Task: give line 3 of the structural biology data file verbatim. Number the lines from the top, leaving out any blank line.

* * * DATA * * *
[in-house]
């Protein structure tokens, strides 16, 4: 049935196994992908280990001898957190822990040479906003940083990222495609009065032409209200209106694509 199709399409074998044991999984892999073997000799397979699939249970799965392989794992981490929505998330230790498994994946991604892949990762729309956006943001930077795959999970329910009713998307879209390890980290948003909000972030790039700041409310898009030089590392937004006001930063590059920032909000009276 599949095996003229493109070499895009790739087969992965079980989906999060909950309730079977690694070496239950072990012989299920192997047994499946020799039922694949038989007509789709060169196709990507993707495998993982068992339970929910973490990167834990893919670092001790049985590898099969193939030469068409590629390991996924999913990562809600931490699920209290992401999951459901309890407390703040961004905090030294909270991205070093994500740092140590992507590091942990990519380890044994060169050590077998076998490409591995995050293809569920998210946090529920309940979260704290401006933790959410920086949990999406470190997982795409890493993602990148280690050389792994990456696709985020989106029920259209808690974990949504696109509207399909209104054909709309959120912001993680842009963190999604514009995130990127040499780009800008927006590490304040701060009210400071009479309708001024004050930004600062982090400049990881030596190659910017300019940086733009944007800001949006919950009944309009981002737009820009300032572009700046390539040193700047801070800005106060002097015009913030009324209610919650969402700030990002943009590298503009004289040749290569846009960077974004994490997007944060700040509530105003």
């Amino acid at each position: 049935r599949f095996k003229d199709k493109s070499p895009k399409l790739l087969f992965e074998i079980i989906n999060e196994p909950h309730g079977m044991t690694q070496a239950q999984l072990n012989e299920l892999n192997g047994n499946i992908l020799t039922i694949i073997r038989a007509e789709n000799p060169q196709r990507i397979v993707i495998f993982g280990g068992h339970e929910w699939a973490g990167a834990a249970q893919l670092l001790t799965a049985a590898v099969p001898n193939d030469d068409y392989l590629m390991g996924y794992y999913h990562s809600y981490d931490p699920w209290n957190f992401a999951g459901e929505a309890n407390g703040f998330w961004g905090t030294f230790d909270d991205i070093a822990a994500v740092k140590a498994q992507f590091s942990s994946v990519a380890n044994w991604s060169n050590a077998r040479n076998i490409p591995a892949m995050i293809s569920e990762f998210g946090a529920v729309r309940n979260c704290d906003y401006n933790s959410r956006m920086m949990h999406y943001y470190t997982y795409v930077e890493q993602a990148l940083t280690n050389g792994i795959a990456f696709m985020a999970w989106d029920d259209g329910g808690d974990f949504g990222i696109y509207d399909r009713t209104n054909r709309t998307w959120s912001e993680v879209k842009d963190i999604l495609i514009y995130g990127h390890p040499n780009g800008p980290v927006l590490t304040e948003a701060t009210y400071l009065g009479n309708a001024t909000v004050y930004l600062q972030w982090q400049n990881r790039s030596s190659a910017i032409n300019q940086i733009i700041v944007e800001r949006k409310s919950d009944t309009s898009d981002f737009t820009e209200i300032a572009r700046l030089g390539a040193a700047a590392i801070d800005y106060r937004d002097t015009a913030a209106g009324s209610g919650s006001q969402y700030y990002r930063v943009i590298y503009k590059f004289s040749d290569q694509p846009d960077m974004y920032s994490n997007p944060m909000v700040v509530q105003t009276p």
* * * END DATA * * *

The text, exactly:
């Amino acid at each position: 049935r599949f095996k003229d199709k493109s070499p895009k399409l790739l087969f992965e074998i079980i989906n999060e196994p909950h309730g079977m044991t690694q070496a239950q999984l072990n012989e299920l892999n192997g047994n499946i992908l020799t039922i694949i073997r038989a007509e789709n000799p060169q196709r990507i397979v993707i495998f993982g280990g068992h339970e929910w699939a973490g990167a834990a249970q893919l670092l001790t799965a049985a590898v099969p001898n193939d030469d068409y392989l590629m390991g996924y794992y999913h990562s809600y981490d931490p699920w209290n957190f992401a999951g459901e929505a309890n407390g703040f998330w961004g905090t030294f230790d909270d991205i070093a822990a994500v740092k140590a498994q992507f590091s942990s994946v990519a380890n044994w991604s060169n050590a077998r040479n076998i490409p591995a892949m995050i293809s569920e990762f998210g946090a529920v729309r309940n979260c704290d906003y401006n933790s959410r956006m920086m949990h999406y943001y470190t997982y795409v930077e890493q993602a990148l940083t280690n050389g792994i795959a990456f696709m985020a999970w989106d029920d259209g329910g808690d974990f949504g990222i696109y509207d399909r009713t209104n054909r709309t998307w959120s912001e993680v879209k842009d963190i999604l495609i514009y995130g990127h390890p040499n780009g800008p980290v927006l590490t304040e948003a701060t009210y400071l009065g009479n309708a001024t909000v004050y930004l600062q972030w982090q400049n990881r790039s030596s190659a910017i032409n300019q940086i733009i700041v944007e800001r949006k409310s919950d009944t309009s898009d981002f737009t820009e209200i300032a572009r700046l030089g390539a040193a700047a590392i801070d800005y106060r937004d002097t015009a913030a209106g009324s209610g919650s006001q969402y700030y990002r930063v943009i590298y503009k590059f004289s040749d290569q694509p846009d960077m974004y920032s994490n997007p944060m909000v700040v509530q105003t009276p």